GamePro did eventually get around to separating "the hype from the heavy hitters." The magazine promised "Hot Games and Systems from E3," and, in August 1995, they finally delivered. In a spread that spanned fifteen colorful pages, GamePro covered the Electronic Entertainment Expo for the first time.

Fans of the magazine already recognized the format, as it closely resembled their Consumer Electronic Show coverage. From PlayStation details to the Jaguar's VR helmet, GamePro's lengthy write-up was exhaustive and managed to capture the highlights (and lowlights) of the event. It even managed to dip into PC news, something competing magazines would often ignore.

Did GamePro separate the hype from the heavy hitters as promised? Judge for yourself in these actual E3 write-ups ...


"The Jaguar, which lays claim to the title "first 64-bit video game system" can now add the "least-expensive 64-bit system" to its trophy shelf. Atari announced a new $159 price tag for the Jag, and it also promised that the Jaguar game library would be up to 100 titles by year's end. Atari also showed the Jaguar VR headset, which is based on the Virtuality virtual reality game system."


"WipeOut wowed 'em at E3. In this slick futuristic racing game, you'll pilot sleek antigravity vehicles that will whip around ten wild tracks. WipeOut's game designers love Ridge Racer, so they tried to do their favorite auto racer one better. The animation here will pop at 30 frames per second. That's pretty fast, and the driving perspective in the E3 demo was so awesome, it was almost startling."


"The 3DO booth featured 54 game stations, but everybody wanted to know about the 64-bit M2 upgrade that 3DO announced prior to the show. Panasonic only announced "support" for the technology. Goldstar anted up some cool-looking mock-ups of an M2 and a 3DO portable. LG also announced ten of its own software titles slated for '95. The M2 beats all the next-generation hardware on paper, but whether or not it shows in '95 is still anybody's guess."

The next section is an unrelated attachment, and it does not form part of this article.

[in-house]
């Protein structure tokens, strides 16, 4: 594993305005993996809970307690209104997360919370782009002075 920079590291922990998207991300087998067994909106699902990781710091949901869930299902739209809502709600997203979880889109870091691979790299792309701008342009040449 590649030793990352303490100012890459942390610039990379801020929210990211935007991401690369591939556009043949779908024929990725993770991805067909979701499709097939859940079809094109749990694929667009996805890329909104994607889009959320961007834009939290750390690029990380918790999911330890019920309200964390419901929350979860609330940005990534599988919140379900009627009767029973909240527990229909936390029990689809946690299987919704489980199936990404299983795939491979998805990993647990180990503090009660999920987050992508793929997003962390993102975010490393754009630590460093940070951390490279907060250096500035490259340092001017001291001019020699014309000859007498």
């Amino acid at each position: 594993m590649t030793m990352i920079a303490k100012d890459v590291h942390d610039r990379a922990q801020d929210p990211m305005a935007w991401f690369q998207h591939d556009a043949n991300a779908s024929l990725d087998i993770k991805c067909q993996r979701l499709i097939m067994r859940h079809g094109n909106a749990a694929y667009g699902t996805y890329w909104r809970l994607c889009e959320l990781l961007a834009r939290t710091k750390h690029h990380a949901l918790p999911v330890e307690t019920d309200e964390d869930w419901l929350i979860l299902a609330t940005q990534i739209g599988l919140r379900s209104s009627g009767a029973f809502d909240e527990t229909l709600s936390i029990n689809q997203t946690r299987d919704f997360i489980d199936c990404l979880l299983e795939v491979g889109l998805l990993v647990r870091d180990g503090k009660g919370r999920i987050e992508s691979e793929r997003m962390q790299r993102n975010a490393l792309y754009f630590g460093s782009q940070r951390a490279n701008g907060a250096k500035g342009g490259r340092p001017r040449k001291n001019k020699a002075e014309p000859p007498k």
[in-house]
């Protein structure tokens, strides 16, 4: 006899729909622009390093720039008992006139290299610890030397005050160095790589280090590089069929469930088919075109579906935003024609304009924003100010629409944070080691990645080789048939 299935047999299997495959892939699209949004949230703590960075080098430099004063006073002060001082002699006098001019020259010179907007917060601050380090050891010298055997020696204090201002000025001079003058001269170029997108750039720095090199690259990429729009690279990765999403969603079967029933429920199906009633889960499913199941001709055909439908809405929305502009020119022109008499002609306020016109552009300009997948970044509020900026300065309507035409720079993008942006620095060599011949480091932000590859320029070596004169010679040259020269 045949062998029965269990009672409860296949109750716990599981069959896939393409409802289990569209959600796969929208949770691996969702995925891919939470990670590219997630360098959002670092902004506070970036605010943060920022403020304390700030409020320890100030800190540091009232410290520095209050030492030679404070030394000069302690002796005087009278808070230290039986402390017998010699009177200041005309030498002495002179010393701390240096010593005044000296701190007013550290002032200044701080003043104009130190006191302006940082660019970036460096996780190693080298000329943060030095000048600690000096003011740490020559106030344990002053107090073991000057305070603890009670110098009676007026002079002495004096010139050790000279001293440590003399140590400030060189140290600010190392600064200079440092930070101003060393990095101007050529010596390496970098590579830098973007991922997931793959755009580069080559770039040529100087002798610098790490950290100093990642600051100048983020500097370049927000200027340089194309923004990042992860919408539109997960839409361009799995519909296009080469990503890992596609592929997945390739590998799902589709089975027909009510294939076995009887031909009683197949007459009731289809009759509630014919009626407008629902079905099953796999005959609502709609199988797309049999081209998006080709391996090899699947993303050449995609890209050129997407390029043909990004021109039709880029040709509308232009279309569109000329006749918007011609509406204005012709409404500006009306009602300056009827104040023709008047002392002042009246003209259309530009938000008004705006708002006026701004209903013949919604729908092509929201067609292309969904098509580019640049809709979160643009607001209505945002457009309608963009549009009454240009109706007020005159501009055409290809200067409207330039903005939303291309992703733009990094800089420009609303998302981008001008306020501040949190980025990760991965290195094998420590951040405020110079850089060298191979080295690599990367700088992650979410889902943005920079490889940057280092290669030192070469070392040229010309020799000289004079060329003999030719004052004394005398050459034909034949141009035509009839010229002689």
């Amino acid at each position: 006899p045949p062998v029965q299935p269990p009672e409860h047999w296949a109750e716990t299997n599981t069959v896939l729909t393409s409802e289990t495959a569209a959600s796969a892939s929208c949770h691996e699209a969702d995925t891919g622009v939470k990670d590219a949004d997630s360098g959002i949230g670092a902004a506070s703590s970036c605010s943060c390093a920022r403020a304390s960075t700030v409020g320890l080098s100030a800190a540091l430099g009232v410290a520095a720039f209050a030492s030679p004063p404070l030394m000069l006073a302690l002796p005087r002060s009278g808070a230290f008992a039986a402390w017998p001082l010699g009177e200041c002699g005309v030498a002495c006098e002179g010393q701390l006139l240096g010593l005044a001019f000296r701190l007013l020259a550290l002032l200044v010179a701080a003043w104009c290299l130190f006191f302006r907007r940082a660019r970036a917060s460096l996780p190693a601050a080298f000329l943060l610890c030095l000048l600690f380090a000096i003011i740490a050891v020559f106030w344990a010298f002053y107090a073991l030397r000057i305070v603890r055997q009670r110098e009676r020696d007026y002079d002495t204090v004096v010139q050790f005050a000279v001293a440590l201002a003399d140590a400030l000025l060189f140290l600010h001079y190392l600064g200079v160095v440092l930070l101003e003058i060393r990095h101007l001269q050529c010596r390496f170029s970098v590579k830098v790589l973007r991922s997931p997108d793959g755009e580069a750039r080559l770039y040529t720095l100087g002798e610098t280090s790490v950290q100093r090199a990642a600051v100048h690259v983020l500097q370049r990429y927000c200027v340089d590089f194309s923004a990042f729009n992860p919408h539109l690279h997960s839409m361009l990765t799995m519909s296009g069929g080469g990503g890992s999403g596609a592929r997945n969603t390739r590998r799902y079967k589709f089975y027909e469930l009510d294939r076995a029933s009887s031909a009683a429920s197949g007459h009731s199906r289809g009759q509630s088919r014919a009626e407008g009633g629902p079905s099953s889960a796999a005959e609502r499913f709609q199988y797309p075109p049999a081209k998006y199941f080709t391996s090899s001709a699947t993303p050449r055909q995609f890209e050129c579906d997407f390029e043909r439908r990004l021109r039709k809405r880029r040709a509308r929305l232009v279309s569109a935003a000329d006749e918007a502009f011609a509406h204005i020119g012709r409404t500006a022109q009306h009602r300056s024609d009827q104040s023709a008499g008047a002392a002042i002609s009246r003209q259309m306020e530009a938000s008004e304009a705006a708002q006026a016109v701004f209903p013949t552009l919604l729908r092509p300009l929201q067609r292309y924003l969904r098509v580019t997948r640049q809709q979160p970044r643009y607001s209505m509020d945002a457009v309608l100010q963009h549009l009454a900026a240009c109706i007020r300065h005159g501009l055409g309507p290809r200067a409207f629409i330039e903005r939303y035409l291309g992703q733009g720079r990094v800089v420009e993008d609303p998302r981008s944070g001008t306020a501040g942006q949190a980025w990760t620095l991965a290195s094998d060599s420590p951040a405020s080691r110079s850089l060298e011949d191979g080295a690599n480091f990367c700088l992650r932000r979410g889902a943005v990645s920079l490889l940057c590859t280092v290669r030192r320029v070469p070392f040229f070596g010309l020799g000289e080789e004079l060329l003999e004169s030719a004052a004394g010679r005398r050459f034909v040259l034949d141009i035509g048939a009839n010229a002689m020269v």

"The worm warrior returns! Earthworm Jim 2 will be a 24-meg, one-player sequel. The evil Psycrow's wicked plans will dump Jim into a load of perilous challenges from bombing runs over hostile alien fortifications to storming the fearsome innards of an energy-sucking planet. This time he'll wield five new guns and a few snotty items, such as the Snott Swing and the Snott Parachute."
Game Informer (October 2010)
Despite promising a more aggressive approach, GamePro's E3 coverage was mostly toothless. Most of the coverage was indistinguishable from their usual previews, and rarely did the editors give their own opinions. For their first E3, GamePro played it straight down the middle.

Even more disappointing, GamePro decided not to run many pictures of the event. While other magazines took snapshots of the large booths and impressive displays, "The #1 Video Game Magazine" opted for screenshots and other stills supplied by PR. The result is a boring design that fails to convey the excitement and grandeur of the Electronic Entertainment Expo.

Despite hyping the convention for three straight months, GamePro's E3 coverage was surprisingly simple. It got the job done and not much more, which is has always been a great way to summarize GamePro magazine.